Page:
Oh, and if you are in L.A. next Wednesday, check out the “Secret Identity” West Coast L/Raunch Party – Wednesday July 29th from 8:00 to 10:00 pm at MeltDown Comix, 7522 W Sunset Blvd. in Hollywood California.
I’m having an unforgettably fantastic time at Anima Mundi in Brazil. One of the films that picked up an award at the festival is Mon Chinois (2008) by Cédric Villain, which looks at how the Western world stereotypes Chinese people. The film does a good job of evoking both laughter and unease from the viewer. It’s in French, but I think you’ll be able to figure it out.
I’m driving down to San Diego today and will be wandering the Comic Con dealers room tonight. I have two big commitments, so if you are looking for me these are the only two places/times I’m guaranteed to be at:
â€¢ Thursday morning at 10:30am (note the new time), I’m moderating the Astro Boy Panel, showing clips from the forthcoming movie and doing a Q&A with director David Bowers, producer Maryanne Grager, and stars Freddie Highmore and Kristen Bell. In Room 6BCF.
â€¢Friday night at 9pm, I’m screening The Worst Cartoons Ever! All-new, all terrible, all hilarious. In Room 6BCF.
So come to my panels and say hello. Beyond this, I will be spending the next four days wandering the con, trying to get into panels, looking for comics, meeting up with friends, and simply hanging out.
No, it’s not Kung Fu Panda… it’s SO not Kung Fu Panda.
Yeah, once again it’s time to take note a knock-off DVD, but this one – The Prodigy – was not created by anonymous drones in some third world country, but by former Disney and Dreamworks artists.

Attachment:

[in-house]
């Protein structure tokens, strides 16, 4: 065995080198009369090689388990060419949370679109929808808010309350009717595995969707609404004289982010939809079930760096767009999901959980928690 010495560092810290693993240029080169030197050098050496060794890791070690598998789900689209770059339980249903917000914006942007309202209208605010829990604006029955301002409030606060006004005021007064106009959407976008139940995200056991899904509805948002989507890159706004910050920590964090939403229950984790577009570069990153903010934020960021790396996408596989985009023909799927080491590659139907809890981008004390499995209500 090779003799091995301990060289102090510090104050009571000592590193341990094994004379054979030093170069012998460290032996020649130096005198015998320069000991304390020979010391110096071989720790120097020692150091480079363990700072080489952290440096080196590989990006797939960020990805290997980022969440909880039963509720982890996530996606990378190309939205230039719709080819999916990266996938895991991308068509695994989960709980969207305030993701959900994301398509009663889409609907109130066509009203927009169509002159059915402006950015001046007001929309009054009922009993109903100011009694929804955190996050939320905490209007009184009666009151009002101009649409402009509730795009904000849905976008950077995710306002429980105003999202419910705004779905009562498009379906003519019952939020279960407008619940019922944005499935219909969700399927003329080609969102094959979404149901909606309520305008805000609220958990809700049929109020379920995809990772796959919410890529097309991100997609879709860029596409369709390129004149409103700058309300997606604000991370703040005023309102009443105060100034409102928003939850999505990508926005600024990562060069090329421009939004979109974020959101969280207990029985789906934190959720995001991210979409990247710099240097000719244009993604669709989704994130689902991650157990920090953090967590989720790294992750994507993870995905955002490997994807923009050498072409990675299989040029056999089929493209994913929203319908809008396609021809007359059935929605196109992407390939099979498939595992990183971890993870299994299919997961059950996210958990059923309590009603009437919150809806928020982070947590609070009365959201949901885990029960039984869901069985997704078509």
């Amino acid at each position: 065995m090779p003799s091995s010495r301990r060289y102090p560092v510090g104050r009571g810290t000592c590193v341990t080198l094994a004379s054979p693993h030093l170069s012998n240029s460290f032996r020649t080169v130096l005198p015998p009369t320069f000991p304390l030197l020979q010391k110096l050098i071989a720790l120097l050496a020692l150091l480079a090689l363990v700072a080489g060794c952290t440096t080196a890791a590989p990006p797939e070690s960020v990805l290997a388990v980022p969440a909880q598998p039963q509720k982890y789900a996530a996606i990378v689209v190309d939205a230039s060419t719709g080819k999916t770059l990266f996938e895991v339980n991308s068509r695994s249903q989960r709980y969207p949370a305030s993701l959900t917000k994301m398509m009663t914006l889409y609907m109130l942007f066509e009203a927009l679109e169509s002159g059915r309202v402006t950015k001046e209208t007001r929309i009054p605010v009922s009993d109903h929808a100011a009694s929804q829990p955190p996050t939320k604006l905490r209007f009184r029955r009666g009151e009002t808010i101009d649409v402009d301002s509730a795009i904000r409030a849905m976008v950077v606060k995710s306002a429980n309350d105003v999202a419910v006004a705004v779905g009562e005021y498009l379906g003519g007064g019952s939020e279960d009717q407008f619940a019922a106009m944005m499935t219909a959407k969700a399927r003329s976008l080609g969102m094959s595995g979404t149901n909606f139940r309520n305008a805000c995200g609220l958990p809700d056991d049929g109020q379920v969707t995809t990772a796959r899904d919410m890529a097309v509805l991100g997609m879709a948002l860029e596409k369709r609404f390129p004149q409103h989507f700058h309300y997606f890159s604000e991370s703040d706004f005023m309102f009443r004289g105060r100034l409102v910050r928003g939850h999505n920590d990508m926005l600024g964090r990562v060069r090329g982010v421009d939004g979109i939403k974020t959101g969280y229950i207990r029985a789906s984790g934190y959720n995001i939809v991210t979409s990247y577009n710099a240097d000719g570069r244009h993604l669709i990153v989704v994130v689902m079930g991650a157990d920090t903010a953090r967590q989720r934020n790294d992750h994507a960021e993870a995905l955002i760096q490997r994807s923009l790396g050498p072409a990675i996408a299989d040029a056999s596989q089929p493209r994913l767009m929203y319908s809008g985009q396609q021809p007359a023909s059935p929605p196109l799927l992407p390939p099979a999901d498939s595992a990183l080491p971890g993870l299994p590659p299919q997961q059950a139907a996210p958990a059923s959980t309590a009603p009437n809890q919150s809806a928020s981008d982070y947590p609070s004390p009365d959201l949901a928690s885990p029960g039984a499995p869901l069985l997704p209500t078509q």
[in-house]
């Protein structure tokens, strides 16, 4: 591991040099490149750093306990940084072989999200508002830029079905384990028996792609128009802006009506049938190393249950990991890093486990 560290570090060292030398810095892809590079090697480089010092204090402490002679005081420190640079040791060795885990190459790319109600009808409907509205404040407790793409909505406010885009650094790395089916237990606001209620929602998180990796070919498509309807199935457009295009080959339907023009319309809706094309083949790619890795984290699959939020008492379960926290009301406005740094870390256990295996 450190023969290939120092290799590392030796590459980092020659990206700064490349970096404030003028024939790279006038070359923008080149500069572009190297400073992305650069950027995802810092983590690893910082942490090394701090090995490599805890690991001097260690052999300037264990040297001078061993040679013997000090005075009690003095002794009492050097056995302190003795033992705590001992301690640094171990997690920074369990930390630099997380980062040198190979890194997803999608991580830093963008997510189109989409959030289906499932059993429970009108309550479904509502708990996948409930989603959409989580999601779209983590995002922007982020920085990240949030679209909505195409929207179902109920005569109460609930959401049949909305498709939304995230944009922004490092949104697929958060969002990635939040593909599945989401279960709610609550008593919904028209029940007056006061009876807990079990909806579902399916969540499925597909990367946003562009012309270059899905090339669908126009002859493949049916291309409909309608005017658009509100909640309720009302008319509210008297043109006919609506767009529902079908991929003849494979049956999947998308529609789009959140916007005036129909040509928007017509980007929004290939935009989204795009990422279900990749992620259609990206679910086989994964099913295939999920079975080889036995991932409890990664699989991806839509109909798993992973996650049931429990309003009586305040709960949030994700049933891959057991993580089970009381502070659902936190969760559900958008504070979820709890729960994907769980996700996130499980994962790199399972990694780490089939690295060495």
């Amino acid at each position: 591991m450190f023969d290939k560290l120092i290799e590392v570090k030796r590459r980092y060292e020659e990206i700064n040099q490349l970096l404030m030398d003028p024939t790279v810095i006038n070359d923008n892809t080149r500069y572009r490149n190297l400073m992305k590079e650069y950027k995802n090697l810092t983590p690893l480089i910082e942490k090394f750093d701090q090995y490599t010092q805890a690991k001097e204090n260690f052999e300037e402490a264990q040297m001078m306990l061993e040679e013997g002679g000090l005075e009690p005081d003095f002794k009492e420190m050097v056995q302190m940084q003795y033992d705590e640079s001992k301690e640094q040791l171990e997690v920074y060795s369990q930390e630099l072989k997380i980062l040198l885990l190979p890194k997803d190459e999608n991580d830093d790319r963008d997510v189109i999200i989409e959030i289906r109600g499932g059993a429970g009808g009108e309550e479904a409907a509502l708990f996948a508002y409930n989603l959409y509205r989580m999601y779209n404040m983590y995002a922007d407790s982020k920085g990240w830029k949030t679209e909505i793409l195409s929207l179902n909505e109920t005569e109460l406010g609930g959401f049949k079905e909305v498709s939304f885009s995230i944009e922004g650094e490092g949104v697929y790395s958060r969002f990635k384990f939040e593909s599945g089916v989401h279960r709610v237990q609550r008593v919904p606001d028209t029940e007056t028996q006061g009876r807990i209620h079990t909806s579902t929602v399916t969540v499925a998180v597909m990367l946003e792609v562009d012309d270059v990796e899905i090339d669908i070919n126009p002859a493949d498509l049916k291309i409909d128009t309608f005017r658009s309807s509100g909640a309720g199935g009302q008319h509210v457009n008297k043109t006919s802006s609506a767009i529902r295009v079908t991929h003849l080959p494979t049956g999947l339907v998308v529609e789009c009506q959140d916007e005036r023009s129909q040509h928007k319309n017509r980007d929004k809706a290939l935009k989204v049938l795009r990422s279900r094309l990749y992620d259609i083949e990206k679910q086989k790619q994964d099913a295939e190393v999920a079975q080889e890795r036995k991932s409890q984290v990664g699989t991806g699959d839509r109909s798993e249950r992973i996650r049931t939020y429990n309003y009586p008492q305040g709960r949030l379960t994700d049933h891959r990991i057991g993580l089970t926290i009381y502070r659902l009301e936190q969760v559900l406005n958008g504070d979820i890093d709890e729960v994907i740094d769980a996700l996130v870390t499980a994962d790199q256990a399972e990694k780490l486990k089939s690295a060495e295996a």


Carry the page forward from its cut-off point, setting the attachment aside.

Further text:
Here’s the synopsis:
KG – the ‘Kung Fu Girl’ with a big heart – is an underdog. When the odds are against her, she discovers that there is no limit to what she can accomplish when she believes in herself. With the help of her brave yet zany Master Panda, KG sets off on a journey to restore justice to her beautiful kingdom and rescue her beloved prince. “A hilarious side-splitting animated feature, THE PRODIGY delivers Non-Stop Kung Fu Fun!”
According to a press release they foolishly sent me:
The film represents a milestone for Writer/Director Robert D. Hanna, who created Prevalent Entertainment as an independent animation house that has employed an American team without outsourcing to foreign animators, and performs outside of the big studio system.
Some top CG Animators, Production Designers, and Artists from DreamWorks, Sony, and Disney studios all contributed. An integral part of the team is David Colman of Disney Feature Animation; he’s an Emmy Award winning artist who generated character designs for The Prodigy. David Lowery (Head of story on Shrek) was producer and supervisor of the story department, and Craig Elliott (Shark Tale, Bee Movie) was the inventive production designer. Steve Gordon (Shrek II, Anastasia, Over The Hedge) created essential story boards to flesh out the meaningful romantic storyline. Instructive Bonus Featurettes on the DVD illustrate a primer for future animators on “Animated Character Creation” and bringing the “Story To Life”; they document the pre-production work of the talented artists and animators who worked tirelessly on the film.
You be the judge. The trailer is embedded below.
Thank God for small favors… As far as I know this show doesn’t exist. Fred Grandinetti sent me this trade ad from Broadcasting Magazine (February, 1966) offering a Marx Bros. cartoon package from Filmation. Was there be a pilot? The ad offers a screening, so… could be? This was in the era when Hanna Barbera was producing Abbott and Costello, and Laurel and Hardy cartoons. In light of what Filmation would do to Jerry Lewis a few years later, let’s consider ourselves lucky the brothers Marx weren’t subjected to their cheapjack production methods.